The military usurped the role of issuing judicial warrants reserved in the Constitution to the national police (art. 293). They did not detain the President in violation of the Court order. They did not detain him in the location he was arrested in violation of the Constitution (art 85). And of course, again in violation of the Constitution, they sent him abroad (Art 102).

Has anyone said Zelaya should not face the Courts (including Zelaya)? There is a legitimate question about whether he can receive justice from the same people who participated in the coup, but a truly fair trial will be a cakewalk and vindication from Zelaya. I have no doubt - particularly after catching up with RAJ's amazing work.

Anonymous,  7:59 PM  

That's not the core issue. The core issue is that Zelaya repeatedly broke the law and trampled all other institutions. Lucky for all he failed.

Of course Zelaya has no interest in facing any courts. If he did he would have said so. He would have turned himself in.

It's clear the Zelaya supporters will believe anything as long as it fits their preconceived notions. They want us to believe Zelaya is the victim, when Zelaya is the cause of all this mess. If Zelaya had done what all presidents are supposed to do, respect all judicial rulings even if they disagree with them, w would not be in this mess.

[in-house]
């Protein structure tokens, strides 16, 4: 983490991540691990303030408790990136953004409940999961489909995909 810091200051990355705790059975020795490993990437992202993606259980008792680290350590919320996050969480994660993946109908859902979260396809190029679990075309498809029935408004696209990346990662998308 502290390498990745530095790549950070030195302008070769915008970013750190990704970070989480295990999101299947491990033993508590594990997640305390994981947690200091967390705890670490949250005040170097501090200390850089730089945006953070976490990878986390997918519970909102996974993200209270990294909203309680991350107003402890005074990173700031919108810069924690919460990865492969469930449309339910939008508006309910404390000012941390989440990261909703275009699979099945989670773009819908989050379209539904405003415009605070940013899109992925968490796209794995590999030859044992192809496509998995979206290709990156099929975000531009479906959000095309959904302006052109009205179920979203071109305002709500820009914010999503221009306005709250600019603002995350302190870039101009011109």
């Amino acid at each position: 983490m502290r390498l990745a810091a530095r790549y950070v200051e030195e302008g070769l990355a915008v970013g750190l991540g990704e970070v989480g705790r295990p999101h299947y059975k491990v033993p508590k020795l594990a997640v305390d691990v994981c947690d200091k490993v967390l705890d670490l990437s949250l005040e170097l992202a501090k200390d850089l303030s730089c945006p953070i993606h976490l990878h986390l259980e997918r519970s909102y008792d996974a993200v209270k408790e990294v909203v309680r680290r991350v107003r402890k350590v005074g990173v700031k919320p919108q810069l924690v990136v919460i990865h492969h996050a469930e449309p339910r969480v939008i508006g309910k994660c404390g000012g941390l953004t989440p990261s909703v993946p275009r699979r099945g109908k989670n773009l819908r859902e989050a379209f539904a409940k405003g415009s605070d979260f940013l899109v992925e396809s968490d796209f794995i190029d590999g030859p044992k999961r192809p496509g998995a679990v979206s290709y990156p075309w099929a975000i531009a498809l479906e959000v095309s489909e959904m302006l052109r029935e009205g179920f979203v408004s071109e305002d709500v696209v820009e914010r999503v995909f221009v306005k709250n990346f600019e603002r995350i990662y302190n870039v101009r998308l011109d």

And RAJ's analysis are a joke. He claimed Zelaya could simply ignore the courts and storm a base with his mob because Zelaya had another interpretation of the law. That's ridiculous.

leftside 8:41 PM  

In a new revelation, Zelaya narrated (in Mexico yesterday) a phone call he received in Nicaragua from the head of Honduran Armed Forces, General Romeo Vasquez shortly after the coup. He said Vasquez told him, "'Mr. President, we received instructions that you were to be eliminated in the capture (eliminated meaning assassinated). And we decided then, the Joint Command, that we are your friends (Zelaya paused to question the term friends) and that to preserve your life we had to take you out of the country.'"